This year has been one to remember. My best memory is probably a tie between this club championship and playing at Arnold Palmer’s club, Bay Hill, this past fall. Playing there was pretty cool because it’s, of course, Palmer’s club, and it’s where Tiger has won the invitational eight times. And then at the championship, I chipped in on 18 to win. It was pretty intense, with the green surrounded by people. It was definitely a surreal experience.

What’s the best golfing advice you have ever received?
Pick the smallest target and clear your mind.

Who has had the greatest influence on your game?
My dad. We play together as often as we can.

Who is your favorite pro-golfing legend and why?
Tiger Woods. He has that ‘aim to kill’ mindset. I like how he has shaped the game and how dominant he is. He has always been my guy.

Do you prefer your long or short game, and what’s your favorite club to use?
I prefer long game, and my favorite club is my driver.

What goes through your head before trying to make a challenging shot, and how do you clear your mind?
I have one objective in mind: getting it close to the hole. I don’t think about my swing. I don’t think about anything. I just hit it. I don’t allow any negative thoughts to go through my mind. It’s all positive. I tell myself that I can do it.

ChattanoogaState.web

LFTG.Bramme


 

“It’s physically driven but mentally therapeutic.”

Richard Brame


The Honors Course


Richard Brame, The Honors Course Senior Champion, began playing golf at age 17 with his dad, brothers, uncles, and cousins. He parallels the precision of a golf putt to the exactness of a woodworker’s cut, beautifully illustrating the dedication needed to be a golf champion.

How often do you play?
Two to three times per week.

What’s your best memory while playing golf?
Playing with my brothers. I have an older and younger brother who both love golf, just as I do. We get together probably three to four times a year and play.

What’s your favorite course?
The Honors Course. I’ve played most of the top 20 courses in the country, and for me, The Honors Course is number one. I just think from pure enjoyment, the whole experience, the caddy program,  and course design, The Honors Course is certainly one of the best courses in the country.

What’s the best golfing advice you have ever received?
How to use big muscles for chipping. The most conventional chipping advice is to use arms, wrists, and hands. You need good hand-eye coordination, which most golfers typically have. However, I don’t particularly have great hand-eye coordination. So Charles Plott, a sports psychologist, recognized that in me and taught me to chip using my back and leg muscles. By using a rocking motion with those big muscles, I got rid of the chip yips I had for years.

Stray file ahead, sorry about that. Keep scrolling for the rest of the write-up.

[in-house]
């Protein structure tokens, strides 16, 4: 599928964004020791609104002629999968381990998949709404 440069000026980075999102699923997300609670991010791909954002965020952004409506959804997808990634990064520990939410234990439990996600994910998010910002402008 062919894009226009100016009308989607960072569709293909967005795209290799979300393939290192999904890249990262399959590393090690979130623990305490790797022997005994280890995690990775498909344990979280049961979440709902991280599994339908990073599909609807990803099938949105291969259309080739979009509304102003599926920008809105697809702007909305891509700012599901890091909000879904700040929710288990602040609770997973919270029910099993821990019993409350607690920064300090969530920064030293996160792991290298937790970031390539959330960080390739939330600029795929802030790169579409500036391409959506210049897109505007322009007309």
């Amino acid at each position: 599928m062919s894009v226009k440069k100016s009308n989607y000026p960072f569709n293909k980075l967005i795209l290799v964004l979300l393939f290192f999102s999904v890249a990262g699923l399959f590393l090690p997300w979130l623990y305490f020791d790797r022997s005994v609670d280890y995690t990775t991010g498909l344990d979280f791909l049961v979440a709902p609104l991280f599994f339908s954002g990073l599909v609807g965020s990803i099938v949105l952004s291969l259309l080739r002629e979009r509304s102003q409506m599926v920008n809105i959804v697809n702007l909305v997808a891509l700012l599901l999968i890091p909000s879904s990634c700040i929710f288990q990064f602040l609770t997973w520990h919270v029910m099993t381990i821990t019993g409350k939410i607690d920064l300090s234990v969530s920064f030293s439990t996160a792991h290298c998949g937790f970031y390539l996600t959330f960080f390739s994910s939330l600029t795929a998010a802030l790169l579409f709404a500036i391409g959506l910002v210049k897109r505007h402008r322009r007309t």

Do you prefer your long or short game?
Short. I enjoy putting the most because you get the most feedback from it. You can see the difference, even a hair of a difference, like you would see in woodworking or gardening. That is partly why golf is so popular – you are doing something physical, and it’s satisfying to see the feedback. It’s physically driven but mentally therapeutic because you see the result so clearly.

Who is your favorite pro-golfing legend and why?
Arnold Palmer. I had the privilege of being around him several times at Bay Hill in Orlando, and everything people say about him is true. He was always gracious and truly cared about the fans.

Have you ever had a hole-in-one?
Two. #16 at The Honors Course and #16 at Lookout Mountain Golf Club.

MarshalMize.web

LFTG.Travis


 

“The competition has made me better.”

 
Chris Travis


Black Creek Club


Chris Travis only began playing after he graduated from college to fill the gap left by his college basketball career. He became consumed with golf and practiced every day – it paid off, as this is his second championship.

What’s your best memory while playing golf?
Four years ago, I had my first hole in one at Black Creek on #7. We went crazy and celebrated because I hadn’t been playing for too long, and it was a really long hole. Then, four holes later on #11, I got another one. It is still crazy to think back, that it actually happened. Nobody ever believes it. I have to pull up the articles in the newspaper to prove it.

What’s the best golfing advice you have ever received?
Probably the same advice I give my five-year-old son. When I first started, I was told by a golf pro to just hit it hard. Learn how to hit it hard and far, then you can figure out how to hit it straight later. I tell my five-year-old that because he loves golfing and that is all he thinks about now. He just hits it hard, and then we figure out the rest of it later.

Who has had the greatest influence on your game?
Probably the guys that I play with all the time at Black Creek. I wasn’t great when I got here seven years ago, but the competition has made me better.

Who is your favorite pro-golfing legend and why?
Tiger Woods. He was at the top of his game when I started watching golf. He isn’t my favorite because he is one of the best, but because you know something is going to be interesting if he is playing in a tournament. He is going to hit some crazy shot, or even on the flip side, he might do something bad and you want to see that too.

Do you prefer your long or short game, and what’s your favorite club to use?
I prefer short. I use a six-year-old Callaway 58-degree wedge all the time, from a 100 yards in. I use it for everything. It’s old and worn down, but I can’t get rid of it.

What goes through your head before trying to make a challenging shot, and how do you clear your mind?
At Black Creek, we are known for playing music. I like to have a good time on the course. I’m never really that serious, so before a shot, I just make myself focus for five seconds. You know, a golf round is just a number of few seconds strung together to make up a couple minutes. So, if I can just focus five seconds for every shot, then I can typically hit a decent round.

BlackCreek.RR.17web

LFTG.McGarry


“It’s home.”


Jimmy McGarry


Signal Mountain Golf & Country Club


For Jimmy McGarry, golf has always been a family affair and represents coming home. Whether he plays a good or bad round, he always has a good time.